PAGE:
Generation Y and the Millennials have been using computers and the Internet practically their entire lives, so it only makes sense that these are the first resources they use when they start planning a wedding
Denver, CO (Vocus) September 8, 2010
The first place most brides look for wedding planning inspiration is the Internet - this according to a nationwide survey of 836 brides conducted by My Wedding Workbook, the next-generation online wedding planner.
Wedding websites, wedding-related blogs and online search engines are the first three places brides look for ideas, followed by online wedding forums, bridal magazines and shopping at bridal boutiques and salons.
“Generation Y and the Millennials have been using computers and the Internet practically their entire lives, so it only makes sense that these are the first resources they use when they start planning a wedding,” said Jeff Kear, owner of My Wedding Workbook.
In fact, when brides were asked what will be their main source of aid throughout the wedding planning process, the Internet (17.8%) ranked just behind brides’ fiances (28.4%) and their mothers (21.3%) - one of the more interesting statistics from this wedding planning survey.
And what do brides specifically look for when they are surfing the Web? The top items are wedding advice and how to’s, planning tools, wedding attire, floral and décor, and photography/videography.
“It’s no surprise that wedding guidance and shopping are definitely the two areas of most interest for online brides,” says Kear. “However, the recent recession has made brides even more reliant on the Internet for assistance in these two areas. Brides are more budget conscious than ever, so they are planning more events and details themselves and need more guidance. They are also spending more time comparison shopping and browsing for bargains, and the Internet has become the default venue for comparing prices and vendors.”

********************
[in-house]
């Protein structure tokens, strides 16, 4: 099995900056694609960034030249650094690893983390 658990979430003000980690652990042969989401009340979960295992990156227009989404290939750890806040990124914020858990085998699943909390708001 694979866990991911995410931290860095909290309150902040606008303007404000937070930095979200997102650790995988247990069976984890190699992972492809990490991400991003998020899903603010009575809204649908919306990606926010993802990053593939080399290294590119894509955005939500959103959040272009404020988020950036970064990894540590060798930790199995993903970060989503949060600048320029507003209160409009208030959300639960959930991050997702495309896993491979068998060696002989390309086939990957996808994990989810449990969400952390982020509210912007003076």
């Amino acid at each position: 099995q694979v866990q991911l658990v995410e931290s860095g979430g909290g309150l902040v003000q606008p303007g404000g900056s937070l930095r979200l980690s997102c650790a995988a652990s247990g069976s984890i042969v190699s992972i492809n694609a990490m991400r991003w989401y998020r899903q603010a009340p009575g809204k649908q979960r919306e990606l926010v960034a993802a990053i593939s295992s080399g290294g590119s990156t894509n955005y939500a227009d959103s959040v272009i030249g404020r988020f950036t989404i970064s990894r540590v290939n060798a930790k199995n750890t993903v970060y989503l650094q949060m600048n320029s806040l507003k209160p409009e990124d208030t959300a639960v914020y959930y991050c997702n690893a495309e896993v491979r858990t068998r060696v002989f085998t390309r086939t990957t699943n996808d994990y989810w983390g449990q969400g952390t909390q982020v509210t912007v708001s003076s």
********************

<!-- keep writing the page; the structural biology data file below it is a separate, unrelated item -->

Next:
With all this reliance on the Web for guidance, it’s critical for wedding vendors to position themselves properly and make their sites and blogs visible so they can be found online. “Setting up local pay-per-click campaigns with Google and Bing is a great way to instantly gain some online awareness,” says Kear. “Also, establishing relationships with local online publications and industry websites and blogs can get you additional traffic and earn you trust.”
Likewise, it’s also critical for brides to do their homework in evaluating vendors they have discovered online. “Don’t just rely on the ratings on websites, as they might be unfairly weighted toward positive or negative reviews,” says Kear. “Instead, ask your friends who have planned weddings, pose questions in local online forums and even talk to vendors who you have already found and trust. I guarantee a caterer has already worked with a florist they admire, or an officiant knows of a great wedding coordinator who they would recommend. The Internet can be helpful, but there’s no substitute for word-of-mouth.”
About My Wedding Workbook
The complete online system for planning a wedding, My Wedding Workbook offers a step-by-step process for planning and sharing your wedding, from the proposal all the way through the honeymoon. Included in the system are dozens of wedding planning tools, a wedding website, guest email communications center and dozens of tip sheets and checklists that walk you through the whole wedding planner process.
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